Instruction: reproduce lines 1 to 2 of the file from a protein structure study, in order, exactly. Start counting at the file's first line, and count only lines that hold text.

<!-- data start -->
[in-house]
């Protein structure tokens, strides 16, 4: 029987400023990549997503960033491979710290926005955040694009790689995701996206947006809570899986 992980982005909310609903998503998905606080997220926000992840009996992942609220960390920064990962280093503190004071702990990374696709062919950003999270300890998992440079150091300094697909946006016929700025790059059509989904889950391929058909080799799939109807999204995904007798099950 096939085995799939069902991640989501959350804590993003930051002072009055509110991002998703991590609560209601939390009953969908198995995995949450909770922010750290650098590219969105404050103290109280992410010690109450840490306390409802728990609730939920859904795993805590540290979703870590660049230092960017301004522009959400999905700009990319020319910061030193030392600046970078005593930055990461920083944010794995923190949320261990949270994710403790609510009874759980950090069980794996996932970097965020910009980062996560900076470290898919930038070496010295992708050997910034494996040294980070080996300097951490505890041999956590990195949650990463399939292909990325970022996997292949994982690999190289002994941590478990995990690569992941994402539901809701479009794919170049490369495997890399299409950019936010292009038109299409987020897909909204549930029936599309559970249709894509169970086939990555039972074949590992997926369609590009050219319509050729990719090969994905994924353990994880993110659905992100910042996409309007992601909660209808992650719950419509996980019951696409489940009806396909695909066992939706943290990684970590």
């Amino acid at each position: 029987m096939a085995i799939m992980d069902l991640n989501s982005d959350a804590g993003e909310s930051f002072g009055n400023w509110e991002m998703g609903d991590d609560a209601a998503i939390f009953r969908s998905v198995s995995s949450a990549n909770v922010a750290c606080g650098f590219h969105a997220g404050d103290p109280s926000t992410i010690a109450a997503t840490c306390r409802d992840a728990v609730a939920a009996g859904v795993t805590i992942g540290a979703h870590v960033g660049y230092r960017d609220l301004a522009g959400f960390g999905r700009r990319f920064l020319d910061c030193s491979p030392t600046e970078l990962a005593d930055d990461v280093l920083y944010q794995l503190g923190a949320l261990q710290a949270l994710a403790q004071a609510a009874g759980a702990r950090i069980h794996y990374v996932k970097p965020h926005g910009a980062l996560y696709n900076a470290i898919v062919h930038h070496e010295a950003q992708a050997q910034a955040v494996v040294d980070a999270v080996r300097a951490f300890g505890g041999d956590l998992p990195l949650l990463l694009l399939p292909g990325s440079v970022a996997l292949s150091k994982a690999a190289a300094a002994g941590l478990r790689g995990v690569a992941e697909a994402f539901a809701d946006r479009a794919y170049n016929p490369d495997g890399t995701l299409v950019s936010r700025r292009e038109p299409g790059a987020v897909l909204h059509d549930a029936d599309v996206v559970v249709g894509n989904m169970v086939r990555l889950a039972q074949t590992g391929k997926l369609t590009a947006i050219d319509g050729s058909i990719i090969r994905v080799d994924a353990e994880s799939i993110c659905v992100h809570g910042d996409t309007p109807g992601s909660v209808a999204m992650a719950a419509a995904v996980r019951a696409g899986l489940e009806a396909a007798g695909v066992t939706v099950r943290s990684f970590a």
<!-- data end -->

[in-house]
């Protein structure tokens, strides 16, 4: 029987400023990549997503960033491979710290926005955040694009790689995701996206947006809570899986 992980982005909310609903998503998905606080997220926000992840009996992942609220960390920064990962280093503190004071702990990374696709062919950003999270300890998992440079150091300094697909946006016929700025790059059509989904889950391929058909080799799939109807999204995904007798099950 096939085995799939069902991640989501959350804590993003930051002072009055509110991002998703991590609560209601939390009953969908198995995995949450909770922010750290650098590219969105404050103290109280992410010690109450840490306390409802728990609730939920859904795993805590540290979703870590660049230092960017301004522009959400999905700009990319020319910061030193030392600046970078005593930055990461920083944010794995923190949320261990949270994710403790609510009874759980950090069980794996996932970097965020910009980062996560900076470290898919930038070496010295992708050997910034494996040294980070080996300097951490505890041999956590990195949650990463399939292909990325970022996997292949994982690999190289002994941590478990995990690569992941994402539901809701479009794919170049490369495997890399299409950019936010292009038109299409987020897909909204549930029936599309559970249709894509169970086939990555039972074949590992997926369609590009050219319509050729990719090969994905994924353990994880993110659905992100910042996409309007992601909660209808992650719950419509996980019951696409489940009806396909695909066992939706943290990684970590």